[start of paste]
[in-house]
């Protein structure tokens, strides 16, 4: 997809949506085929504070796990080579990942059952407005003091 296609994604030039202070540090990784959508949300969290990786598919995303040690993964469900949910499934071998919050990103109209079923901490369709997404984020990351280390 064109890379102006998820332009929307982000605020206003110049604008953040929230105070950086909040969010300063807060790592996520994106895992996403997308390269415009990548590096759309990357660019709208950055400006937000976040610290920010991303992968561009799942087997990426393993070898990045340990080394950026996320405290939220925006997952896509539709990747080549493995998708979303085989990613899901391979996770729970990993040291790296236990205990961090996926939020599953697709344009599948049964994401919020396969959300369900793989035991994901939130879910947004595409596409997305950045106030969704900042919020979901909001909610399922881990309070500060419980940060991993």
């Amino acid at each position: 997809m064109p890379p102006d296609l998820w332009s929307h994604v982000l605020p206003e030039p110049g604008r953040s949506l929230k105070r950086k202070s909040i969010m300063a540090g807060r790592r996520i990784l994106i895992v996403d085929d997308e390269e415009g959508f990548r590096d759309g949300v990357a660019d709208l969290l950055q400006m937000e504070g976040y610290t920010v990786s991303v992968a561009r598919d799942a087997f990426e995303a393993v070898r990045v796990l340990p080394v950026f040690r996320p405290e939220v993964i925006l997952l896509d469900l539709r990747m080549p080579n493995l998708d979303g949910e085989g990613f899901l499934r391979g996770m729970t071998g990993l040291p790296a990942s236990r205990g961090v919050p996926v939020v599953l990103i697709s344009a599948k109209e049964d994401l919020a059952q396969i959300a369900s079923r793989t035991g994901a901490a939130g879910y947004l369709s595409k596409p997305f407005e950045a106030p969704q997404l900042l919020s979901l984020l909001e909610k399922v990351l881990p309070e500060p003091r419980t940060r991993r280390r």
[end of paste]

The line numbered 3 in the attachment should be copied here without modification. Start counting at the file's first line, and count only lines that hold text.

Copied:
């Amino acid at each position: 997809m064109p890379p102006d296609l998820w332009s929307h994604v982000l605020p206003e030039p110049g604008r953040s949506l929230k105070r950086k202070s909040i969010m300063a540090g807060r790592r996520i990784l994106i895992v996403d085929d997308e390269e415009g959508f990548r590096d759309g949300v990357a660019d709208l969290l950055q400006m937000e504070g976040y610290t920010v990786s991303v992968a561009r598919d799942a087997f990426e995303a393993v070898r990045v796990l340990p080394v950026f040690r996320p405290e939220v993964i925006l997952l896509d469900l539709r990747m080549p080579n493995l998708d979303g949910e085989g990613f899901l499934r391979g996770m729970t071998g990993l040291p790296a990942s236990r205990g961090v919050p996926v939020v599953l990103i697709s344009a599948k109209e049964d994401l919020a059952q396969i959300a369900s079923r793989t035991g994901a901490a939130g879910y947004l369709s595409k596409p997305f407005e950045a106030p969704q997404l900042l919020s979901l984020l909001e909610k399922v990351l881990p309070e500060p003091r419980t940060r991993r280390r």